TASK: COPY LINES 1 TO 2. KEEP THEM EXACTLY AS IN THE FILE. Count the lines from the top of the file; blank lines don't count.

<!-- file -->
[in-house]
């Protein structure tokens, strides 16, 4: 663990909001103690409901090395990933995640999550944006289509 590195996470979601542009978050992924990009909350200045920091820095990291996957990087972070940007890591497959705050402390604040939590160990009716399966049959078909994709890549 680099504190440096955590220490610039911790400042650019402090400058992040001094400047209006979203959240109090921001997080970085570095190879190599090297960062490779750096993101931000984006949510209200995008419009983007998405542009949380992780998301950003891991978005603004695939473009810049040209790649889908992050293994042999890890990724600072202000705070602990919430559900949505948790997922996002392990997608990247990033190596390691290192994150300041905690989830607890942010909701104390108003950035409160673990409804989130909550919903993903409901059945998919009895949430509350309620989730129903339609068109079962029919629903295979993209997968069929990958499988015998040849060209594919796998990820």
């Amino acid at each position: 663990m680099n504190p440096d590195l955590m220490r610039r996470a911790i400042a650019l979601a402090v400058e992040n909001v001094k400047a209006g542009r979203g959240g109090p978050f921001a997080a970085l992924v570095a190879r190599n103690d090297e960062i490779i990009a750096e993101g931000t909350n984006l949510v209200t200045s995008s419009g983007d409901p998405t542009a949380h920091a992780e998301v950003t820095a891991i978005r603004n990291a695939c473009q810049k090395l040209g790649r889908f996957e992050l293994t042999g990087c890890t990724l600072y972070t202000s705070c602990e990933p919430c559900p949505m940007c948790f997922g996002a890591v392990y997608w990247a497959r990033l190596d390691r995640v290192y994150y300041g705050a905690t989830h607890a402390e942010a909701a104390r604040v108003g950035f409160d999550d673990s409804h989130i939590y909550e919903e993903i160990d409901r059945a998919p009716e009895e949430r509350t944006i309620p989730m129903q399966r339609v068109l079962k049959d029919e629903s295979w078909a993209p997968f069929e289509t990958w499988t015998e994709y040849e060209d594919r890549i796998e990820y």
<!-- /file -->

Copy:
[in-house]
């Protein structure tokens, strides 16, 4: 663990909001103690409901090395990933995640999550944006289509 590195996470979601542009978050992924990009909350200045920091820095990291996957990087972070940007890591497959705050402390604040939590160990009716399966049959078909994709890549 680099504190440096955590220490610039911790400042650019402090400058992040001094400047209006979203959240109090921001997080970085570095190879190599090297960062490779750096993101931000984006949510209200995008419009983007998405542009949380992780998301950003891991978005603004695939473009810049040209790649889908992050293994042999890890990724600072202000705070602990919430559900949505948790997922996002392990997608990247990033190596390691290192994150300041905690989830607890942010909701104390108003950035409160673990409804989130909550919903993903409901059945998919009895949430509350309620989730129903339609068109079962029919629903295979993209997968069929990958499988015998040849060209594919796998990820």